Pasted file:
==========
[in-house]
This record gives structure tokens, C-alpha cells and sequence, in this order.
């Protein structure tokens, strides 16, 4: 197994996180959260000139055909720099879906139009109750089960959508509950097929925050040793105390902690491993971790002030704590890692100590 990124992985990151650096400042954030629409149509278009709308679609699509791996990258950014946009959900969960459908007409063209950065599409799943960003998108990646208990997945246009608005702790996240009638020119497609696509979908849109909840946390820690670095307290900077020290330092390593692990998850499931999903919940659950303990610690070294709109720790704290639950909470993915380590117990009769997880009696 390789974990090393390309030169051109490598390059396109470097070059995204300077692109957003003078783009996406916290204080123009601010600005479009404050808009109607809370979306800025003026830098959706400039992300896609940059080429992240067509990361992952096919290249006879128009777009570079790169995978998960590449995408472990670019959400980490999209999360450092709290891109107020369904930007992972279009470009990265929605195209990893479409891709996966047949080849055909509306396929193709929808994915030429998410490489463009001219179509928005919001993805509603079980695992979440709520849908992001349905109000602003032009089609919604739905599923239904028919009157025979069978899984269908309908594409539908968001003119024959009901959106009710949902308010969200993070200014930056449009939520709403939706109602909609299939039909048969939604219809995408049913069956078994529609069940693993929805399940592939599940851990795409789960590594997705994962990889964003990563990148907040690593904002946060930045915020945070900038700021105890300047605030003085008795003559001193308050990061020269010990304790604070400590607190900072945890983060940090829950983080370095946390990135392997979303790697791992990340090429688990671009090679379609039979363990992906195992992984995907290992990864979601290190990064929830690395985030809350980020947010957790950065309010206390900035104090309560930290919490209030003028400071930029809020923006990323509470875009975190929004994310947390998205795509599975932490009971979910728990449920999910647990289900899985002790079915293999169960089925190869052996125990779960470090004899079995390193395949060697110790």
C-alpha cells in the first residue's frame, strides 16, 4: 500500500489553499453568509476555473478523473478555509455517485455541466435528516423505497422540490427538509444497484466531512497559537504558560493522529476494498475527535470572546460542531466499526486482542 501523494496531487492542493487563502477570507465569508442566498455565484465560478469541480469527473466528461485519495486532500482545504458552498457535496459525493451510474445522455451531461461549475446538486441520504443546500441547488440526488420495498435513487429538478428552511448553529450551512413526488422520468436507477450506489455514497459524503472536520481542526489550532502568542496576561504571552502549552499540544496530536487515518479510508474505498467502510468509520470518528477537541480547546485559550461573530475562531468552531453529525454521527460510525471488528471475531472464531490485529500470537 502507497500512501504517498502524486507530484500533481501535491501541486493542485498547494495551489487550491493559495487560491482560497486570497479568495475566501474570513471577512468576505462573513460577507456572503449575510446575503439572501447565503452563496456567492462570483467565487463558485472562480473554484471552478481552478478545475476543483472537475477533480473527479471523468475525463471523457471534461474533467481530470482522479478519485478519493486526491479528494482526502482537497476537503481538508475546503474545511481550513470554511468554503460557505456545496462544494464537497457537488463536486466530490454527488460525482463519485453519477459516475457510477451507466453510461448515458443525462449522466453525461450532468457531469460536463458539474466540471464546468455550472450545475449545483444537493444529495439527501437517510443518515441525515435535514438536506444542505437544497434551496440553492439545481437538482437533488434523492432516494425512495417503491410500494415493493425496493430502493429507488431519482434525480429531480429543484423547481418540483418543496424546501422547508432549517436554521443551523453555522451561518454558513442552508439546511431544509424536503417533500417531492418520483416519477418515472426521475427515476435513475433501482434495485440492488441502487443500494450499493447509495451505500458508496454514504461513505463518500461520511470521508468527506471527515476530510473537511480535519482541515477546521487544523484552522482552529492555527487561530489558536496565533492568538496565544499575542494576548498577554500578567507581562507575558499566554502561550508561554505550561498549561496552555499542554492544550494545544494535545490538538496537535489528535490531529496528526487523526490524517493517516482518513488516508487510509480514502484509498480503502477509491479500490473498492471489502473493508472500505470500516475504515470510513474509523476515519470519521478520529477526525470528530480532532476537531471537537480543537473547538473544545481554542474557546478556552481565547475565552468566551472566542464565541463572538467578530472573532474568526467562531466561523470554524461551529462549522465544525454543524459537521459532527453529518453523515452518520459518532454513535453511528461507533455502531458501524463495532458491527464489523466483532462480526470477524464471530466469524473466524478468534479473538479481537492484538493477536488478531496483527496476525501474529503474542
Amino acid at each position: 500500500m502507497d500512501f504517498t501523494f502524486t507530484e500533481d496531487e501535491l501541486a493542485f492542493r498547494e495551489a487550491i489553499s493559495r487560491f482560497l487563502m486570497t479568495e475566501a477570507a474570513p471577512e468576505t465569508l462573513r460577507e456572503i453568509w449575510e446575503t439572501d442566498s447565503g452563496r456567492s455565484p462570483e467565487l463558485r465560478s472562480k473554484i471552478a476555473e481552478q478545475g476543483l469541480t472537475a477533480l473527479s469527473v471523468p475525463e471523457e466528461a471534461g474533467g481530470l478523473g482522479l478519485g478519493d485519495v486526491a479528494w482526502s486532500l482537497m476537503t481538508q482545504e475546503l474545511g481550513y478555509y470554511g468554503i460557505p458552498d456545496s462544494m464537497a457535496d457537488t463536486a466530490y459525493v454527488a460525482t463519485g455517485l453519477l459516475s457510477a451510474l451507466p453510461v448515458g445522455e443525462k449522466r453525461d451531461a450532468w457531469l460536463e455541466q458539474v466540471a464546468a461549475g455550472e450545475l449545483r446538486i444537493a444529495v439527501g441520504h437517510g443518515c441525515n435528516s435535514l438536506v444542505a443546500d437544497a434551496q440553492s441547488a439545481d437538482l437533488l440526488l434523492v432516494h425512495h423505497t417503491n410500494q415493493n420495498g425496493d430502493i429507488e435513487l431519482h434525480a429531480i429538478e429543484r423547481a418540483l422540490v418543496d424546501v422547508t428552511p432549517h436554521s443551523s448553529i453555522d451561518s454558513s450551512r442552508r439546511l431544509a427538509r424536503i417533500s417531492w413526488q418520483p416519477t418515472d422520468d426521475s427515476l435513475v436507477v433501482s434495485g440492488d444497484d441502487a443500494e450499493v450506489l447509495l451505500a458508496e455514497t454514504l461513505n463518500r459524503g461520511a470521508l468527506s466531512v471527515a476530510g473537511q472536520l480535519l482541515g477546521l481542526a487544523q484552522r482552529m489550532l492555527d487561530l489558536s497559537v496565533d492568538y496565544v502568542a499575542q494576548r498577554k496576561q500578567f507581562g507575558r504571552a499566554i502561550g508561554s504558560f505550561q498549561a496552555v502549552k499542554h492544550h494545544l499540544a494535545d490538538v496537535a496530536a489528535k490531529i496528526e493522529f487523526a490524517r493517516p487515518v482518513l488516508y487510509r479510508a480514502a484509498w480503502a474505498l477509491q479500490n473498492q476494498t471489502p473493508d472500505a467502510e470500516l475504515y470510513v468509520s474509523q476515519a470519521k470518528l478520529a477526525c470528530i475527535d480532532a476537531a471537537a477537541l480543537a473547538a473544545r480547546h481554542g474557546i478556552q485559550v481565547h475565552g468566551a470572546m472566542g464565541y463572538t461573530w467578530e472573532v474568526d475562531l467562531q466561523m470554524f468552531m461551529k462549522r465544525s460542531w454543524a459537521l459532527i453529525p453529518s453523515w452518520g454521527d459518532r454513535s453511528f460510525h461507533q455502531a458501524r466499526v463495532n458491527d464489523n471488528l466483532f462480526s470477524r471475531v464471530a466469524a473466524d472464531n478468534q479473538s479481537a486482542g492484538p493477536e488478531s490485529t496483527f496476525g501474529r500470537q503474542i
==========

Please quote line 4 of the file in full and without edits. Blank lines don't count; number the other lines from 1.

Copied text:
C-alpha cells in the first residue's frame, strides 16, 4: 500500500489553499453568509476555473478523473478555509455517485455541466435528516423505497422540490427538509444497484466531512497559537504558560493522529476494498475527535470572546460542531466499526486482542 501523494496531487492542493487563502477570507465569508442566498455565484465560478469541480469527473466528461485519495486532500482545504458552498457535496459525493451510474445522455451531461461549475446538486441520504443546500441547488440526488420495498435513487429538478428552511448553529450551512413526488422520468436507477450506489455514497459524503472536520481542526489550532502568542496576561504571552502549552499540544496530536487515518479510508474505498467502510468509520470518528477537541480547546485559550461573530475562531468552531453529525454521527460510525471488528471475531472464531490485529500470537 502507497500512501504517498502524486507530484500533481501535491501541486493542485498547494495551489487550491493559495487560491482560497486570497479568495475566501474570513471577512468576505462573513460577507456572503449575510446575503439572501447565503452563496456567492462570483467565487463558485472562480473554484471552478481552478478545475476543483472537475477533480473527479471523468475525463471523457471534461474533467481530470482522479478519485478519493486526491479528494482526502482537497476537503481538508475546503474545511481550513470554511468554503460557505456545496462544494464537497457537488463536486466530490454527488460525482463519485453519477459516475457510477451507466453510461448515458443525462449522466453525461450532468457531469460536463458539474466540471464546468455550472450545475449545483444537493444529495439527501437517510443518515441525515435535514438536506444542505437544497434551496440553492439545481437538482437533488434523492432516494425512495417503491410500494415493493425496493430502493429507488431519482434525480429531480429543484423547481418540483418543496424546501422547508432549517436554521443551523453555522451561518454558513442552508439546511431544509424536503417533500417531492418520483416519477418515472426521475427515476435513475433501482434495485440492488441502487443500494450499493447509495451505500458508496454514504461513505463518500461520511470521508468527506471527515476530510473537511480535519482541515477546521487544523484552522482552529492555527487561530489558536496565533492568538496565544499575542494576548498577554500578567507581562507575558499566554502561550508561554505550561498549561496552555499542554492544550494545544494535545490538538496537535489528535490531529496528526487523526490524517493517516482518513488516508487510509480514502484509498480503502477509491479500490473498492471489502473493508472500505470500516475504515470510513474509523476515519470519521478520529477526525470528530480532532476537531471537537480543537473547538473544545481554542474557546478556552481565547475565552468566551472566542464565541463572538467578530472573532474568526467562531466561523470554524461551529462549522465544525454543524459537521459532527453529518453523515452518520459518532454513535453511528461507533455502531458501524463495532458491527464489523466483532462480526470477524464471530466469524473466524478468534479473538479481537492484538493477536488478531496483527496476525501474529503474542